Where viewers could see sustained parts of the wearer on bodycam footage, the bodycam lost its judgmental edge over the dash cam regarding intentionality. In short, the usual difference in viewer reaction to bodycam vs. dash cam was “mitigated.”

That may be, the study speculates, because showing body parts can reveal an officer’s dynamic movement and convey “additional information about how the incident unfolds in real time, including subtle cues as to the [officer’s] mental state.”

“Jurors” speak

Of particular interest in the study is the mock jury experiment. Here about 200 volunteers pretending to be grand jurors considered a real-life case in which an officer approached a vehicle stopped in traffic, with a driver who apparently had passed out. Unable to rouse the driver, the officer broke a passenger-side window, “startling the driver, who then accelerated suddenly and crashed” into a power pole, starting a fire.

All participants read the officer’s report. Some also watched bodycam footage of the incident, while some others watched a dash cam recording. When all then voted on whether to indict the officer on criminal charges, the differences were striking:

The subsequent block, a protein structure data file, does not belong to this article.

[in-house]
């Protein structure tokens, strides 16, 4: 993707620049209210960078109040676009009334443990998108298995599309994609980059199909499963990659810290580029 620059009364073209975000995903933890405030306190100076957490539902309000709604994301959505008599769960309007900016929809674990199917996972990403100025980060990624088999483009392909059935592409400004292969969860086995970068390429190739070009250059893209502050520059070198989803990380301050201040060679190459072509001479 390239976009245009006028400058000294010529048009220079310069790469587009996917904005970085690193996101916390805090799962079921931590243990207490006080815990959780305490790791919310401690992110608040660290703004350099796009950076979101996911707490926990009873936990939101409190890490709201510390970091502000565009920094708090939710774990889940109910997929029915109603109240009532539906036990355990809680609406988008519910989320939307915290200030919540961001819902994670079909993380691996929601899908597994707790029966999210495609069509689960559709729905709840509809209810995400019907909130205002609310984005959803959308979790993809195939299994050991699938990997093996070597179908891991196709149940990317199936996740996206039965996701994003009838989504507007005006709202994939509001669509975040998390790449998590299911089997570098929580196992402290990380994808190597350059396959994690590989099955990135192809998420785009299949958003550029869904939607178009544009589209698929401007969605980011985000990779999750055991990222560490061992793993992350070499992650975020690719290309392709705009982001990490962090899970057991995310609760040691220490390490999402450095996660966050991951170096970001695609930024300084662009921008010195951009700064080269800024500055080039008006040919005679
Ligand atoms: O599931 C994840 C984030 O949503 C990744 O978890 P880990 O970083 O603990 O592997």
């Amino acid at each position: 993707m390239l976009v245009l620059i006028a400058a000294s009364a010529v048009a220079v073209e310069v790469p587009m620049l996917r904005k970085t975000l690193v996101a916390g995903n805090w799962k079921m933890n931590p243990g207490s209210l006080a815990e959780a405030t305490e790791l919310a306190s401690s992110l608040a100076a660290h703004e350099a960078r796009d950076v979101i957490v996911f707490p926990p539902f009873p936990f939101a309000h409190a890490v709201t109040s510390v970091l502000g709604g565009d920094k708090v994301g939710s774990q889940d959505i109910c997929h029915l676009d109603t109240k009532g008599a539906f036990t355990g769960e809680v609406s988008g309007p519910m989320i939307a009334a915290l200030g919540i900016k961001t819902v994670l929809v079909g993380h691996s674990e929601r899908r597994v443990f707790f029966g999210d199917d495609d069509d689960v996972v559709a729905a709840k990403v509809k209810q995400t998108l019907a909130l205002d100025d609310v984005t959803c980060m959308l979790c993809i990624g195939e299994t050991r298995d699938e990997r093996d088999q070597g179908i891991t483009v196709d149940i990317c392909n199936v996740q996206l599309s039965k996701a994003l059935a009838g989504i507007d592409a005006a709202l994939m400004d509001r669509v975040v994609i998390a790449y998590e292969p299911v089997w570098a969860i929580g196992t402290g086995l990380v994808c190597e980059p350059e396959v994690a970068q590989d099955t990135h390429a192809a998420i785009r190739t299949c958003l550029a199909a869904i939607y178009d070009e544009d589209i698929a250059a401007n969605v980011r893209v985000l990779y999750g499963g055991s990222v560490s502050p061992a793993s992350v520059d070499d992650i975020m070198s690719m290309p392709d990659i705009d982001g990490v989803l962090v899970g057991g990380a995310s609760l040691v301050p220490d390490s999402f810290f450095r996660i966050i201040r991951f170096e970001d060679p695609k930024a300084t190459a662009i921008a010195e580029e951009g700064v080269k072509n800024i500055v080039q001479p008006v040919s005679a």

• Over 70% of the dash cam viewers wanted to send the officer to trial for assault, while less than half of the bodycam group voted to;
  • Nearly 70% of dash cam viewers favored indictment for battery, compared to 53% of the bodycam group;
  • Sixty percent of the dash cam watchers called for a charge of aggravated battery vs. less than half of those who saw bodycam footage.

Interestingly, “jurors” who only read the officer’s official report but saw no video tended also to be significantly more likely to vote for indictment.

“When bodycam [footage] is included, the mean odds of indictment decrease,” the researchers conclude. “[T]his research suggests that viewing bodycam footage might make judgments by jurors and as well by the general public more lenient toward the bodycam wearer [and] might in some cases reduce the likelihood that grand juries will indict a police officer, compared with dash cam video or a written report of the incident.”

The team emphasizes, however, that more research on video impact is urgently needed: “For society to benefit most from the greater transparency conferred by emerging forms of surveillance, these advances in technology require corresponding advances in our understanding of their effects on observant judgment.”

Thanks to Lt. Glenn Mills, president of the Massachusetts Assn. of Crime Analysts for alerting us to this study.